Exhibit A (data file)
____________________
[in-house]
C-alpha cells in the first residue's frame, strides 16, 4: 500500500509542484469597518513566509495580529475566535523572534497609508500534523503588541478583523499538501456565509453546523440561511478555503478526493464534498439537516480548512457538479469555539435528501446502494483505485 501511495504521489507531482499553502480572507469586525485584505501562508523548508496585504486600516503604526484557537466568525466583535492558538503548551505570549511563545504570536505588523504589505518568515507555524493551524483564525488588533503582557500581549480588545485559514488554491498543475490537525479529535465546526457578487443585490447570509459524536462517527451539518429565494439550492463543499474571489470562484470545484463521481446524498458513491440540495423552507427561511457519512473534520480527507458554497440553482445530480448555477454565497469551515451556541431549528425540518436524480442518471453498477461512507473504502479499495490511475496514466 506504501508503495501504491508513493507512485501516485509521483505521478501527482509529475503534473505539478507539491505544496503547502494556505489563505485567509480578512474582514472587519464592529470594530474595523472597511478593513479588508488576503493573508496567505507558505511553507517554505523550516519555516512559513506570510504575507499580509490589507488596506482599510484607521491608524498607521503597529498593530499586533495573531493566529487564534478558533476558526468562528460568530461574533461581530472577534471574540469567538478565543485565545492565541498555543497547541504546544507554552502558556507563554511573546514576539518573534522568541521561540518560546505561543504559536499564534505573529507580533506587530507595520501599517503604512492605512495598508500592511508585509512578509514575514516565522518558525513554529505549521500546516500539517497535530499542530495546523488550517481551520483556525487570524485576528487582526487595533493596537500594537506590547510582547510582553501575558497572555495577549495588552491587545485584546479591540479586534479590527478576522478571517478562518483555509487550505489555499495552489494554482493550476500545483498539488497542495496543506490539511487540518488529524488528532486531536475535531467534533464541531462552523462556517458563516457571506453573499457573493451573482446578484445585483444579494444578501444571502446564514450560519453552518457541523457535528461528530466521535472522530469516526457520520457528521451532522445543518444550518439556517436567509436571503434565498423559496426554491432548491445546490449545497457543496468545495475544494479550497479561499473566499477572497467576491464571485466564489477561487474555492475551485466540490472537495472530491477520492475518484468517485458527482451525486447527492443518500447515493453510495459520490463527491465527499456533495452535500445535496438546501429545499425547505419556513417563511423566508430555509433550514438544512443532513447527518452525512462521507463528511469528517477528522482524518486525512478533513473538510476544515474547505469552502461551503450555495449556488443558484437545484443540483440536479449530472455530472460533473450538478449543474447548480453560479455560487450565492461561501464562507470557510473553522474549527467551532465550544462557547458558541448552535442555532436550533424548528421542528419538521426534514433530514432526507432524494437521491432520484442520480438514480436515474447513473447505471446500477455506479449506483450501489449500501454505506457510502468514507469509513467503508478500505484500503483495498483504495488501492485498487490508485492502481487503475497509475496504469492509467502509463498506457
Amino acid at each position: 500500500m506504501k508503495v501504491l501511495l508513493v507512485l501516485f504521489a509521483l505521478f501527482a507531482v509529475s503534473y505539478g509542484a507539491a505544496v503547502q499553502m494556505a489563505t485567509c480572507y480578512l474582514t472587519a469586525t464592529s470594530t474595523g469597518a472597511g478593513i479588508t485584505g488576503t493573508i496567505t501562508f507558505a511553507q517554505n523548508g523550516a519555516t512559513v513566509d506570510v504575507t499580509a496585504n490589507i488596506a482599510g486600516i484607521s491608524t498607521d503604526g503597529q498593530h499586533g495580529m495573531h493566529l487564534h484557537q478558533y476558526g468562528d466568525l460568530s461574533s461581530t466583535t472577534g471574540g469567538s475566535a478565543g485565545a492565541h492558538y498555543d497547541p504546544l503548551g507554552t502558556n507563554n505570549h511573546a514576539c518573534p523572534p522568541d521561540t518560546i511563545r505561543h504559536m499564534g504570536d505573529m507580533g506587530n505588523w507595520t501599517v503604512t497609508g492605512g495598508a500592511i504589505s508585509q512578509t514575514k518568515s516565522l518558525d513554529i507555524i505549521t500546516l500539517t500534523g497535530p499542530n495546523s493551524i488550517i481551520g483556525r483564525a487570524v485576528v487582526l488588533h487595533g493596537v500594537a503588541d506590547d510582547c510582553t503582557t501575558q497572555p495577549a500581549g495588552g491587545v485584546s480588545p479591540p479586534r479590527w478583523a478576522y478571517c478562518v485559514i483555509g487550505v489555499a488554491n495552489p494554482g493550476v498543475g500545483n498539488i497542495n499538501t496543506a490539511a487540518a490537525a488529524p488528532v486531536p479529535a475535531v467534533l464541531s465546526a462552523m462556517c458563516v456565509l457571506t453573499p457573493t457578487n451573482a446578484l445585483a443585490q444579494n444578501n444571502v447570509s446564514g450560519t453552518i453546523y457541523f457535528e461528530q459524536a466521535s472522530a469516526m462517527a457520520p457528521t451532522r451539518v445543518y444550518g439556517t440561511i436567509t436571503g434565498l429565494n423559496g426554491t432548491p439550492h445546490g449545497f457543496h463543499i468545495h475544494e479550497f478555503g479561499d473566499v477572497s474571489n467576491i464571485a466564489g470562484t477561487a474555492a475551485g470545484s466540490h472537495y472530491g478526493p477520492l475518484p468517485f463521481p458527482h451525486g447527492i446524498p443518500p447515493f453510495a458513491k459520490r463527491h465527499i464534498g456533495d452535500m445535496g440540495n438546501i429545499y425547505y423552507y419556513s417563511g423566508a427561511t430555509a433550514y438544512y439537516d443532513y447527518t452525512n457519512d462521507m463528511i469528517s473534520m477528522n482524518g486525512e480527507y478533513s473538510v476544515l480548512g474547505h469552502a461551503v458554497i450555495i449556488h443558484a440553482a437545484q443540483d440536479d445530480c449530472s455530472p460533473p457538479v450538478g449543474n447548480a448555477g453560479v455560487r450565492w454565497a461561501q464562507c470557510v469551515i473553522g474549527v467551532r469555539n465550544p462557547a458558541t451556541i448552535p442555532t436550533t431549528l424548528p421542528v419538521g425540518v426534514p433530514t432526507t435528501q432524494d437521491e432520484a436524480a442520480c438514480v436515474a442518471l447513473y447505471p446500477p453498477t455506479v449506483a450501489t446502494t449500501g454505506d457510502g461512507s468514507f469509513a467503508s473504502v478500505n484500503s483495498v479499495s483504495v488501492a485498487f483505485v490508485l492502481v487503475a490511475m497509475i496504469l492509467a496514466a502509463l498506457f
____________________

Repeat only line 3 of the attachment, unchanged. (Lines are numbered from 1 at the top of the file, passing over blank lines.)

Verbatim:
Amino acid at each position: 500500500m506504501k508503495v501504491l501511495l508513493v507512485l501516485f504521489a509521483l505521478f501527482a507531482v509529475s503534473y505539478g509542484a507539491a505544496v503547502q499553502m494556505a489563505t485567509c480572507y480578512l474582514t472587519a469586525t464592529s470594530t474595523g469597518a472597511g478593513i479588508t485584505g488576503t493573508i496567505t501562508f507558505a511553507q517554505n523548508g523550516a519555516t512559513v513566509d506570510v504575507t499580509a496585504n490589507i488596506a482599510g486600516i484607521s491608524t498607521d503604526g503597529q498593530h499586533g495580529m495573531h493566529l487564534h484557537q478558533y476558526g468562528d466568525l460568530s461574533s461581530t466583535t472577534g471574540g469567538s475566535a478565543g485565545a492565541h492558538y498555543d497547541p504546544l503548551g507554552t502558556n507563554n505570549h511573546a514576539c518573534p523572534p522568541d521561540t518560546i511563545r505561543h504559536m499564534g504570536d505573529m507580533g506587530n505588523w507595520t501599517v503604512t497609508g492605512g495598508a500592511i504589505s508585509q512578509t514575514k518568515s516565522l518558525d513554529i507555524i505549521t500546516l500539517t500534523g497535530p499542530n495546523s493551524i488550517i481551520g483556525r483564525a487570524v485576528v487582526l488588533h487595533g493596537v500594537a503588541d506590547d510582547c510582553t503582557t501575558q497572555p495577549a500581549g495588552g491587545v485584546s480588545p479591540p479586534r479590527w478583523a478576522y478571517c478562518v485559514i483555509g487550505v489555499a488554491n495552489p494554482g493550476v498543475g500545483n498539488i497542495n499538501t496543506a490539511a487540518a490537525a488529524p488528532v486531536p479529535a475535531v467534533l464541531s465546526a462552523m462556517c458563516v456565509l457571506t453573499p457573493t457578487n451573482a446578484l445585483a443585490q444579494n444578501n444571502v447570509s446564514g450560519t453552518i453546523y457541523f457535528e461528530q459524536a466521535s472522530a469516526m462517527a457520520p457528521t451532522r451539518v445543518y444550518g439556517t440561511i436567509t436571503g434565498l429565494n423559496g426554491t432548491p439550492h445546490g449545497f457543496h463543499i468545495h475544494e479550497f478555503g479561499d473566499v477572497s474571489n467576491i464571485a466564489g470562484t477561487a474555492a475551485g470545484s466540490h472537495y472530491g478526493p477520492l475518484p468517485f463521481p458527482h451525486g447527492i446524498p443518500p447515493f453510495a458513491k459520490r463527491h465527499i464534498g456533495d452535500m445535496g440540495n438546501i429545499y425547505y423552507y419556513s417563511g423566508a427561511t430555509a433550514y438544512y439537516d443532513y447527518t452525512n457519512d462521507m463528511i469528517s473534520m477528522n482524518g486525512e480527507y478533513s473538510v476544515l480548512g474547505h469552502a461551503v458554497i450555495i449556488h443558484a440553482a437545484q443540483d440536479d445530480c449530472s455530472p460533473p457538479v450538478g449543474n447548480a448555477g453560479v455560487r450565492w454565497a461561501q464562507c470557510v469551515i473553522g474549527v467551532r469555539n465550544p462557547a458558541t451556541i448552535p442555532t436550533t431549528l424548528p421542528v419538521g425540518v426534514p433530514t432526507t435528501q432524494d437521491e432520484a436524480a442520480c438514480v436515474a442518471l447513473y447505471p446500477p453498477t455506479v449506483a450501489t446502494t449500501g454505506d457510502g461512507s468514507f469509513a467503508s473504502v478500505n484500503s483495498v479499495s483504495v488501492a485498487f483505485v490508485l492502481v487503475a490511475m497509475i496504469l492509467a496514466a502509463l498506457f